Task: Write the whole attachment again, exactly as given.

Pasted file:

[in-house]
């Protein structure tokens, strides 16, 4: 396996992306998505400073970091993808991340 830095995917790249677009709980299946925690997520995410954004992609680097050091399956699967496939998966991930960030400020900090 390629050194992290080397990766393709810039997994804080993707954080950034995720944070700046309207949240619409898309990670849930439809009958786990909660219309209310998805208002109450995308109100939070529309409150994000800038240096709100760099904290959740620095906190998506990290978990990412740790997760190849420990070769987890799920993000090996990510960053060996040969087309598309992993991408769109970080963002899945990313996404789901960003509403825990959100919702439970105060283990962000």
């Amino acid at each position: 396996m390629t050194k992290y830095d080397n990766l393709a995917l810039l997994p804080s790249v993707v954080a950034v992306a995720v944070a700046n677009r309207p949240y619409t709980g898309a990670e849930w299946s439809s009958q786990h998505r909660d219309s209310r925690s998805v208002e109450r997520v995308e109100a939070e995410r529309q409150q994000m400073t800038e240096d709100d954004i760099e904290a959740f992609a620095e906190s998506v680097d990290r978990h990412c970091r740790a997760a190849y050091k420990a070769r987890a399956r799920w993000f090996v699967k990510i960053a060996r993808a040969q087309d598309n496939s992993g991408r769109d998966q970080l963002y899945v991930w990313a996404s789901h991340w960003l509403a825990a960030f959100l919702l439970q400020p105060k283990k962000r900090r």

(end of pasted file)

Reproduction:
[in-house]
């Protein structure tokens, strides 16, 4: 396996992306998505400073970091993808991340 830095995917790249677009709980299946925690997520995410954004992609680097050091399956699967496939998966991930960030400020900090 390629050194992290080397990766393709810039997994804080993707954080950034995720944070700046309207949240619409898309990670849930439809009958786990909660219309209310998805208002109450995308109100939070529309409150994000800038240096709100760099904290959740620095906190998506990290978990990412740790997760190849420990070769987890799920993000090996990510960053060996040969087309598309992993991408769109970080963002899945990313996404789901960003509403825990959100919702439970105060283990962000």
């Amino acid at each position: 396996m390629t050194k992290y830095d080397n990766l393709a995917l810039l997994p804080s790249v993707v954080a950034v992306a995720v944070a700046n677009r309207p949240y619409t709980g898309a990670e849930w299946s439809s009958q786990h998505r909660d219309s209310r925690s998805v208002e109450r997520v995308e109100a939070e995410r529309q409150q994000m400073t800038e240096d709100d954004i760099e904290a959740f992609a620095e906190s998506v680097d990290r978990h990412c970091r740790a997760a190849y050091k420990a070769r987890a399956r799920w993000f090996v699967k990510i960053a060996r993808a040969q087309d598309n496939s992993g991408r769109d998966q970080l963002y899945v991930w990313a996404s789901h991340w960003l509403a825990a960030f959100l919702l439970q400020p105060k283990k962000r900090r």